The conventional theory of the formation of the galaxy contends that roughly 12 to 13 billion years ago the Milky Way formed over a relatively short time (about 200 million years) when a spherical cloud of gas collapsed under the pressure of its own gravity into a disc surrounded by a halo. Such a rapid formation of the galaxy would mean that all stars in the halo should be very nearly the same age.

However, the astronomer Michael Bolte has found considerable variation in the ages of globular clusters. One of the clusters studied by Bolte is 2 billions years older than most other clusters in the galaxy, while another is 2 billion years younger. A colleague of Bolte contends that the cluster called Palomar 12 is 5 billion years younger than most other globular clusters.

To explain the age differences among the globular clusters, astronomers are taking a second look at “renegade” theories. One such newly fashionable theory, first put forward by Richard Larson in the early 1970’s, argues that the halo of the Milky Way formed over a period of a billion or more years as hundreds of small gas clouds drifted about, collided, lost orbital energy, and finally collapsed into a centrally condensed elliptical system. Larson’s conception of a “lumpy and turbulent” protogalaxy is complemented by computer modeling done in the 1970’s by mathematician Alan Toomre, which suggests that closely interacting spiral galaxies could lose enough orbital energy to merge into a single galaxy.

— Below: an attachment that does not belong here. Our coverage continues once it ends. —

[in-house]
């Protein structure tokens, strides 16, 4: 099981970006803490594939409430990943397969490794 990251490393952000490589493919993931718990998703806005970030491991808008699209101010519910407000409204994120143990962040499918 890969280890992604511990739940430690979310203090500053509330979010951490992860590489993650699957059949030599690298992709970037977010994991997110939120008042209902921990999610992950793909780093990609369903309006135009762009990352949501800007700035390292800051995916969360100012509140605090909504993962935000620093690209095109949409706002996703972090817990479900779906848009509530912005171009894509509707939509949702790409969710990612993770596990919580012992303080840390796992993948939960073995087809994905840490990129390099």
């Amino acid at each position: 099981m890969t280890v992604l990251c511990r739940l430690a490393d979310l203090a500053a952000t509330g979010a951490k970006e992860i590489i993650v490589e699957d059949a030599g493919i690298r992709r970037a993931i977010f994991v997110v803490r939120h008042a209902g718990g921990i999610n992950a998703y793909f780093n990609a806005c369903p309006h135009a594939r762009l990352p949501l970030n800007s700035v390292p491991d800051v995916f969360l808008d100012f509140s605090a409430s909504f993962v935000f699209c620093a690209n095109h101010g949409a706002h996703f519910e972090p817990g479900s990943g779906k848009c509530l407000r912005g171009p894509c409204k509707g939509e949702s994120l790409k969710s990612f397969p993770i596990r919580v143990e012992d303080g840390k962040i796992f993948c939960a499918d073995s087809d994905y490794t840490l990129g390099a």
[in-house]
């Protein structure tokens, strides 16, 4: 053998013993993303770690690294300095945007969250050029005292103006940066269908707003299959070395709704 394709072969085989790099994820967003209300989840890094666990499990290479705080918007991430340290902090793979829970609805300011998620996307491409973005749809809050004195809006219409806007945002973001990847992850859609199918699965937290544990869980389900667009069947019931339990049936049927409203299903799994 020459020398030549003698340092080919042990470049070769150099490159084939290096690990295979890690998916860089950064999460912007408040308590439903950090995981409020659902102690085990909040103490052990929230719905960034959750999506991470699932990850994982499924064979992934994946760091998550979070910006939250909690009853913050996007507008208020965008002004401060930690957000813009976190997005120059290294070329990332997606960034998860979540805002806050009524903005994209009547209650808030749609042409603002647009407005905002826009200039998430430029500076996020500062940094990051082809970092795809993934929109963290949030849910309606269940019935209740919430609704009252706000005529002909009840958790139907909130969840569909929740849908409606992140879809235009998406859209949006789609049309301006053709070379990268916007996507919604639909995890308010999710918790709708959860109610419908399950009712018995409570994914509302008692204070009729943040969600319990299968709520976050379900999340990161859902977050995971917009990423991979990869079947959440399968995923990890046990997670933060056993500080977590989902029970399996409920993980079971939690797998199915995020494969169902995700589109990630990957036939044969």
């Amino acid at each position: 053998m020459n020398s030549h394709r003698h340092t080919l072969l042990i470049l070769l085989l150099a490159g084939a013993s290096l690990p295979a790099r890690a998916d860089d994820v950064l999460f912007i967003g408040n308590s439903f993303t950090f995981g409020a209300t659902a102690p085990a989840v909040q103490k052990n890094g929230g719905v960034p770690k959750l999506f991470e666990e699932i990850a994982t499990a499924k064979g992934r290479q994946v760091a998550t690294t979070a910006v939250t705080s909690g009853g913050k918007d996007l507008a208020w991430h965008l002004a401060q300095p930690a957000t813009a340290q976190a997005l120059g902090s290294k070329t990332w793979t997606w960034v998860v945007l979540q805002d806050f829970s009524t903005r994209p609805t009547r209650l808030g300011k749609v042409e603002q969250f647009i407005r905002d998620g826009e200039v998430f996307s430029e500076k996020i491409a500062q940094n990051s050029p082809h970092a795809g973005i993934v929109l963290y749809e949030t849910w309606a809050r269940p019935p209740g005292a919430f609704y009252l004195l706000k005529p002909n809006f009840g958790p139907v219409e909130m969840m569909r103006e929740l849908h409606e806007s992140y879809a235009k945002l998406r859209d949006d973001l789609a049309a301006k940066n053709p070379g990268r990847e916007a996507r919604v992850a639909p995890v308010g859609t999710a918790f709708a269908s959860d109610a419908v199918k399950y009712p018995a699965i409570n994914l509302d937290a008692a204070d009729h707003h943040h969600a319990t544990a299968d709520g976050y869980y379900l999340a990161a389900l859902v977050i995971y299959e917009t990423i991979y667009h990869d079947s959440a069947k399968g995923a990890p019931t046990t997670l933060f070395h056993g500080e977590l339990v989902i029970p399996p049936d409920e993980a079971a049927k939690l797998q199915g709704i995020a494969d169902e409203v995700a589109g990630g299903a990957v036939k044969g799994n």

[box_in]1. The passage is primarily concerned with discussing

(A) the importance of determining the age of globular clusters in assessing when the Milky Way galaxy was formed -Incorrect. The passage is discussing various theories
(B) recent changes in the procedures used by astronomers to study the formation of the Milky Way galaxy -Incorrect
(C) current disputes among astronomers regarding the size and form of the Milky Way galaxy -No disputes have been discussed
(D) the effect of new discoveries regarding globular clusters on theories about the formation of the Milky Way galaxy -Correct. Various theories have been discussed and their effects on others have been pointed out.
(E) the origin, nature, and significance of groups of stars known as globular clusters -Incorrect

2. According to the passage, one way in which Larson's theory and the conventional theory of the formation of the Milky Way galaxy differ is in their assessment of the

(A) amount of time it took to form the galaxy -Correct. Conventional theory states that the galaxy was formed in short time while the other one states that the galaxy was formed in billions of years
(B) size of the galaxy immediately after its formation -irrelevent
(C) the particular gases involved in the formation the galaxy -irrelevant